Arizona in the Classroom
The New York Times - The Opinion Pages
January 16, 2011
Last week's memorial service in Tucson, which began with a blessing by a professor of Yaqui Indian and Mexican heritage, showcased Arizona's rich diversity as well as the love and tolerance of many of its citizens.
Unfortunately there is another Arizona, one where its state government all too often promotes discord and intolerance. This was painfully clear in the state's immigration law, which empowers the police to demand the papers of suspected illegal immigrants. And it is painfully clear in a new education law that injects nativist fears directly into the public school classroom.
The law, which took effect Dec. 31, bans any courses or classes that “promote resentment toward a race or class of people” or “advocate ethnic solidarity instead of the treatment of pupils as individuals.” Arizona's new attorney general, Tom Horne, immediately used it to declare illegal a Mexican-American ethnic-studies program in the Tucson Unified School District.
Mr. Horne, who wrote the law when he was superintendent of public instruction, accused the program of “brainwashing” Latino students, of teaching “ethnic chauvinism” because it uses works by authors critical of the United States' historical relationship with Latin America and its past treatment of Latinos. He has not gone after similar programs for black, Asian or American Indian students.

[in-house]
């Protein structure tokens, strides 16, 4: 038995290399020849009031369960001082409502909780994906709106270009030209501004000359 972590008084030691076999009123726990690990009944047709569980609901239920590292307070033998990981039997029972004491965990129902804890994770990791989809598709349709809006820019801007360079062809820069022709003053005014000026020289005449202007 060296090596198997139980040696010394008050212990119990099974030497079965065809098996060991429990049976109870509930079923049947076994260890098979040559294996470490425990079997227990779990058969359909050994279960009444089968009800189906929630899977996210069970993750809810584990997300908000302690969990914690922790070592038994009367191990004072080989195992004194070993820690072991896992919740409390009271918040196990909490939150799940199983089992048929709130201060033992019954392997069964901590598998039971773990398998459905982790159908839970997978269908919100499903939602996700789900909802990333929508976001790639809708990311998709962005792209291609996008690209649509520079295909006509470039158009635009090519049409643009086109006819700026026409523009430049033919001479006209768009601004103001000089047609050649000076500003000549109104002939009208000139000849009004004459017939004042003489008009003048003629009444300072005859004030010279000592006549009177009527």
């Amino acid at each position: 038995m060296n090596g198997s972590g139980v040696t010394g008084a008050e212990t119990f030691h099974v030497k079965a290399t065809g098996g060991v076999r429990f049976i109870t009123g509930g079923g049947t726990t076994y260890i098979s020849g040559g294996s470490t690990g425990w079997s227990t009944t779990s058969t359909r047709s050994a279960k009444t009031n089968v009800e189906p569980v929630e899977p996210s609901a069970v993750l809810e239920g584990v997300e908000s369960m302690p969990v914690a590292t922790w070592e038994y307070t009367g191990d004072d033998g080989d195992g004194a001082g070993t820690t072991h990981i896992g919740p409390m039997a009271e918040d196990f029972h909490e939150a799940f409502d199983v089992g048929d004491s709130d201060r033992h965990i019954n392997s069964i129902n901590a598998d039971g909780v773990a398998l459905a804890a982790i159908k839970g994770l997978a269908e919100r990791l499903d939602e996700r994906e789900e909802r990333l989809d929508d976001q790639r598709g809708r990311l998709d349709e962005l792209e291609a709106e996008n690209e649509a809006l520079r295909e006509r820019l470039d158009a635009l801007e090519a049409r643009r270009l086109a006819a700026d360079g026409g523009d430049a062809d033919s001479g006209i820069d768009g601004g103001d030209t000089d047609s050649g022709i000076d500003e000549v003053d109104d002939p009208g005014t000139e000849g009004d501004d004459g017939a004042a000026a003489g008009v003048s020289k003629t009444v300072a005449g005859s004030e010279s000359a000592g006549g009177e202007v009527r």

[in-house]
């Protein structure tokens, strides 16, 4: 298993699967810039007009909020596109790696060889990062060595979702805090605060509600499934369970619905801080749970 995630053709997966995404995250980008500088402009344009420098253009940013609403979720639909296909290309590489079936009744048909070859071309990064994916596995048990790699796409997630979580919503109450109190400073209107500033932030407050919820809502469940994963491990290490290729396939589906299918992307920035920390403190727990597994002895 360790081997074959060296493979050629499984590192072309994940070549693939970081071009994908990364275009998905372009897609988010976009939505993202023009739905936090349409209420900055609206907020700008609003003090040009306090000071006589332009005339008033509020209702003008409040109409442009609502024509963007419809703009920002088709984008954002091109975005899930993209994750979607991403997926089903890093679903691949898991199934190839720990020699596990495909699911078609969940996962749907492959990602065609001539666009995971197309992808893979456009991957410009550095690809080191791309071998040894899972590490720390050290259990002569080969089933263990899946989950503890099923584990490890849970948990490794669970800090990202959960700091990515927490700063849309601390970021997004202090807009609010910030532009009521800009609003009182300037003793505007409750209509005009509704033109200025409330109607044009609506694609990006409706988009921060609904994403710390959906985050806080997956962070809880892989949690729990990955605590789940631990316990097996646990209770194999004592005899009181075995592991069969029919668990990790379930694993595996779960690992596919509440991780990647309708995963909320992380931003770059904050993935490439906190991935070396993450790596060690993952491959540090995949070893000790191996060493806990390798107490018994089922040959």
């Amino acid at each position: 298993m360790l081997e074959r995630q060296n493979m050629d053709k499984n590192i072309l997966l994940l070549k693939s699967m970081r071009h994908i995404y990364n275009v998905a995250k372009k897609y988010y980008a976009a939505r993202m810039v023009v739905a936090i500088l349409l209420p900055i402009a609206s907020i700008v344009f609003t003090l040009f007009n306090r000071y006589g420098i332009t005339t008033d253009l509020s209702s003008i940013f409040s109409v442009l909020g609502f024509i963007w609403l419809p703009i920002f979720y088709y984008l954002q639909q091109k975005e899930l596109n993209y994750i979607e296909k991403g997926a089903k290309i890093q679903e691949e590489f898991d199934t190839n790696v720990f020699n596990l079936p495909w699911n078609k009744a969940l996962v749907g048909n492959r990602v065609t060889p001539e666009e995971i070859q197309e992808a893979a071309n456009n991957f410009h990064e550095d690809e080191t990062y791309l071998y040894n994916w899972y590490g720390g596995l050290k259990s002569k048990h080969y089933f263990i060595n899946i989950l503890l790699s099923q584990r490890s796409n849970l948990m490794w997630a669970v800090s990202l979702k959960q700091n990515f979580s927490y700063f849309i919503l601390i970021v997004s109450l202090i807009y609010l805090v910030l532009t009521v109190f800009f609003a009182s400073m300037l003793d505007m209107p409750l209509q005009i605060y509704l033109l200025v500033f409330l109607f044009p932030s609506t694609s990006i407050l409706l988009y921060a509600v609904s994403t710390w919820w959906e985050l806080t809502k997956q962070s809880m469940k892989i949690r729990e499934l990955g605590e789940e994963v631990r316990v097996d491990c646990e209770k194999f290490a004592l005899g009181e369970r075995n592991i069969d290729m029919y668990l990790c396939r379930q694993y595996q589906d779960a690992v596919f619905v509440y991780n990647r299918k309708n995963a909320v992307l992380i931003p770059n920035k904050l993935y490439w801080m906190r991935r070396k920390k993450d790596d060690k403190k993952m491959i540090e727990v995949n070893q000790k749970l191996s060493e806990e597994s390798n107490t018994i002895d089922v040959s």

It's hard to object to the portions of the law that discourage the overthrow of the government. But Mr. Horne goes way overboard in trying keep high school students from studying works like Paulo Freire's “Pedagogy of the Oppressed,” a classic educational text, or any effort to deepen students' understanding of history, and their place in the world. Tucson school officials say that far from stoking teenage resentment, the program has helped students keep their grades up and stay in school.
The school district has been put in a bind: shut the program down or lose state financing. Eleven teachers have sued to block the law. The school board, regrettably, did not join the lawsuit.
Educators and parents across the state should resist this effort to clamp down on education. Justice demands it. And even this ill-considered law suggests that Mr. Horne has badly overreached. One passage reads: “Nothing in this section shall be construed to restrict or prohibit the instruction of the Holocaust, any other instance of genocide, or the historical oppression of a particular group of people based on ethnicity, race or class.”
Arizona was rightly criticized in the 1980s and early 90's when it refused to join the nation in declaring Martin Luther King's Birthday a holiday. It finally agreed in 1992, and the whole country has since traveled closer toward racial harmony. Arizona's political leaders shame themselves and their citizens when they preach and promote the opposite.
A version of this editorial appeared in print on January 17, 2011, on page A22 of the New York edition.
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